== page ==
In your head or so it will seem. There's a wonderful device being developed called Oculus Rift, a kind of virtual reality headset that will revolutionise people's gaming experience, and could also, I believe, make television a more immersive experience for viewers. The latest version has a high resolution 1080p display, with accelerometers and gyros in the headset so as you move your head to look up or look down, the display changes to match what you're looking towards. After a few seconds, you forget that you're wearing it. I watched a sample demo of a rollercoaster ride, and my body was almost instantly reacting just as if I was on the real thing, switchbacking at high speed.

I'm a futurist, which means I make my living out of guessing what will happen five or ten years hence. Two considerations are at the forefront of my mind when predicting the future. The first is where the technology appears to be heading: for that I sometimes need also to look at the past, to assess the pace of change by extrapolating from how quickly things have moved before. And the second is the human element: how will people respond to these technological advances? What new ways might consumers find that we haven?t yet imagined to use the technology? Ultimately technology exists for one purpose only, which is to enhance our lives, and people are amazingly inventive in the varied uses they put it to.

One thing emerging clearly right now is that video is no longer just for passive consumption; it has become an interactive experience. It is also changing in terms of who is the producer; it?s not anymore just about the big studios or networks. The type of technology that an individual consumer possesses now would rival what a studio had a decade or two ago. Just look at the power in your smartphone, and its capability to create and broadcast video that can be consumed by millions or even billions of people, via YouTube. The balance of power is starting to shift.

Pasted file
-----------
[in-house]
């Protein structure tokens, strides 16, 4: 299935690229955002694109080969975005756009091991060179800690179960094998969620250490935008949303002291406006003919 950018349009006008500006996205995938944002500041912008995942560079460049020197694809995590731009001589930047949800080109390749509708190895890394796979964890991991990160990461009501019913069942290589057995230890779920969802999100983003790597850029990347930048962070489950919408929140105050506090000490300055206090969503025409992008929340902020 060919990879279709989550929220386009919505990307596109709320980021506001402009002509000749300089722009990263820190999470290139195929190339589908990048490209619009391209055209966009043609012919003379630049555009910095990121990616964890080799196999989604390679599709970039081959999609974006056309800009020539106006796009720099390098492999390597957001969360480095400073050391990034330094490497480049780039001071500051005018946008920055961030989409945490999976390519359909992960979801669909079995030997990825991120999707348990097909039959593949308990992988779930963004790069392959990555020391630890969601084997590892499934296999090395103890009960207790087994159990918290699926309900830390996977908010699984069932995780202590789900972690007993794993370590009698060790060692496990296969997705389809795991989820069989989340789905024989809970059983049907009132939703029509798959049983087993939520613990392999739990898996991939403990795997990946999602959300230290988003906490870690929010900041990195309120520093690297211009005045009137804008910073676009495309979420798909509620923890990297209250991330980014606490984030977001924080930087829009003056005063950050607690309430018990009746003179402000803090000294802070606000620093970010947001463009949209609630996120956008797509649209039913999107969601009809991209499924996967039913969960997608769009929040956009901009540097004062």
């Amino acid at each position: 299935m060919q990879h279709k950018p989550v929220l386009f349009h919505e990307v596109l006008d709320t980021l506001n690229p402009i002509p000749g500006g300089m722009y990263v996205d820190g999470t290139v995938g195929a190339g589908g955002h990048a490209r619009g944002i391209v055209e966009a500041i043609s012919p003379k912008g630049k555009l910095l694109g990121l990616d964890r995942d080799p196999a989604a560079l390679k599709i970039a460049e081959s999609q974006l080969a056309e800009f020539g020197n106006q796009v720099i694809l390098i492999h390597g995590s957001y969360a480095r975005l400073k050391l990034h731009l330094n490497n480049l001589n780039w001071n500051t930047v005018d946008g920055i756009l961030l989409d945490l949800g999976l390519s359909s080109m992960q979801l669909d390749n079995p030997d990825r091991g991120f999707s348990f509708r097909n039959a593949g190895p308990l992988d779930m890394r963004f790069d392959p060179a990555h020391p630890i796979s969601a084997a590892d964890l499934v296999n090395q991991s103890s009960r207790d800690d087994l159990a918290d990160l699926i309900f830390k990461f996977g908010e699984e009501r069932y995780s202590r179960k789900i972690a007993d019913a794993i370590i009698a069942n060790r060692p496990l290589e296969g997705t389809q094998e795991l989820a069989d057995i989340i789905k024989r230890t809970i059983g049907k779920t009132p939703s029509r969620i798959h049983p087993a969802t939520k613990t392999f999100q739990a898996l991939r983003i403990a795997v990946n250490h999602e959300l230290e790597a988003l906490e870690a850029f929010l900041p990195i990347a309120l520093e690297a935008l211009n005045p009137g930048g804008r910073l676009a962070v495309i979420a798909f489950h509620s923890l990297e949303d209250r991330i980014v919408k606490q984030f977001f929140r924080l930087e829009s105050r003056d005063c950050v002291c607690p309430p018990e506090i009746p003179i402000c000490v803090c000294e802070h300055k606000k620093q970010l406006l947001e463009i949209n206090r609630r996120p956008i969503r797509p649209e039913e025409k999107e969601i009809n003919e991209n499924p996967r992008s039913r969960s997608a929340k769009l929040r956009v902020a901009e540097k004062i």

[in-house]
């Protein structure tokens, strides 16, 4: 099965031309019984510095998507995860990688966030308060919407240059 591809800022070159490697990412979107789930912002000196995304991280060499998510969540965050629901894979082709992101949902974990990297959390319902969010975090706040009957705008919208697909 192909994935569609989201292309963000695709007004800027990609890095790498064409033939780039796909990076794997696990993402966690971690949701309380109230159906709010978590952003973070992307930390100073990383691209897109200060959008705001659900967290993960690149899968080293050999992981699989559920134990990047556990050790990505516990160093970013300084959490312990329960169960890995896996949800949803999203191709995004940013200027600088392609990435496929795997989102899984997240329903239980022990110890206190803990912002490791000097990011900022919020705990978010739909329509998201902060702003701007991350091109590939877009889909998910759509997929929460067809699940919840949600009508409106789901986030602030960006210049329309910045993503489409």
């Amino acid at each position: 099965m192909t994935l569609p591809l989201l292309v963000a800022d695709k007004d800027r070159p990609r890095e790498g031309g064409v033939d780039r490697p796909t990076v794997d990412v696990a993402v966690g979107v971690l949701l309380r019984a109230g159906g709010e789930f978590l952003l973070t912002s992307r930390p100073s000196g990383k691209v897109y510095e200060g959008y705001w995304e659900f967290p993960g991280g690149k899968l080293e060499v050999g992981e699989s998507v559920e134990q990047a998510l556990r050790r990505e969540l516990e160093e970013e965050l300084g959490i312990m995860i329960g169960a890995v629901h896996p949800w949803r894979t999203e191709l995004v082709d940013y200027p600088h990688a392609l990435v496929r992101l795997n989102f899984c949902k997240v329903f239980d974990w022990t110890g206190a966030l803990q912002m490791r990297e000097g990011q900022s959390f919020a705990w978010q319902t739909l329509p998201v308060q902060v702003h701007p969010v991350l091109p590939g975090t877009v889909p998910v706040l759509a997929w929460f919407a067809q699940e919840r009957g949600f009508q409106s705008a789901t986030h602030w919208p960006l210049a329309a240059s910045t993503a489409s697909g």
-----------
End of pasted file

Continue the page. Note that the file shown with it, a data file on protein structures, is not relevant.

Consumers are being bombarded by so many sources of video and content. Single channel is becoming multi-consumption, multiinput. When you watch television, you often see Twitter posts scrolling across the screen. You may have your iPod or tablet on your lap, to watch something else on a secondary screen. With wearable technology like smartwatches, there could even be a tertiary stream feeding into your entertainment experience.